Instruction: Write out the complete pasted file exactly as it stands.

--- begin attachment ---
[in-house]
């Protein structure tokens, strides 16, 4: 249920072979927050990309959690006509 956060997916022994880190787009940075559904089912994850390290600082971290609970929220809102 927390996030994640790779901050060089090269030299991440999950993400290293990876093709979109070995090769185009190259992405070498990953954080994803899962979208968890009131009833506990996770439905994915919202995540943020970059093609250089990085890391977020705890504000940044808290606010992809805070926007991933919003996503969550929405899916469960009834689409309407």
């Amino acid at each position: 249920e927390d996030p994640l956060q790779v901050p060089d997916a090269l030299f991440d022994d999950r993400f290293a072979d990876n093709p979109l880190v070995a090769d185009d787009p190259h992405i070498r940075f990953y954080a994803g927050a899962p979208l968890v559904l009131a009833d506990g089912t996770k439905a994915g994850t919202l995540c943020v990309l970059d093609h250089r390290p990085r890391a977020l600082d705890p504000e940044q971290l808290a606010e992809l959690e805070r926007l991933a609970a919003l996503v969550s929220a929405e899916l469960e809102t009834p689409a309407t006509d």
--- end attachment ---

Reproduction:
[in-house]
């Protein structure tokens, strides 16, 4: 249920072979927050990309959690006509 956060997916022994880190787009940075559904089912994850390290600082971290609970929220809102 927390996030994640790779901050060089090269030299991440999950993400290293990876093709979109070995090769185009190259992405070498990953954080994803899962979208968890009131009833506990996770439905994915919202995540943020970059093609250089990085890391977020705890504000940044808290606010992809805070926007991933919003996503969550929405899916469960009834689409309407």
């Amino acid at each position: 249920e927390d996030p994640l956060q790779v901050p060089d997916a090269l030299f991440d022994d999950r993400f290293a072979d990876n093709p979109l880190v070995a090769d185009d787009p190259h992405i070498r940075f990953y954080a994803g927050a899962p979208l968890v559904l009131a009833d506990g089912t996770k439905a994915g994850t919202l995540c943020v990309l970059d093609h250089r390290p990085r890391a977020l600082d705890p504000e940044q971290l808290a606010e992809l959690e805070r926007l991933a609970a919003l996503v969550s929220a929405e899916l469960e809102t009834p689409a309407t006509d």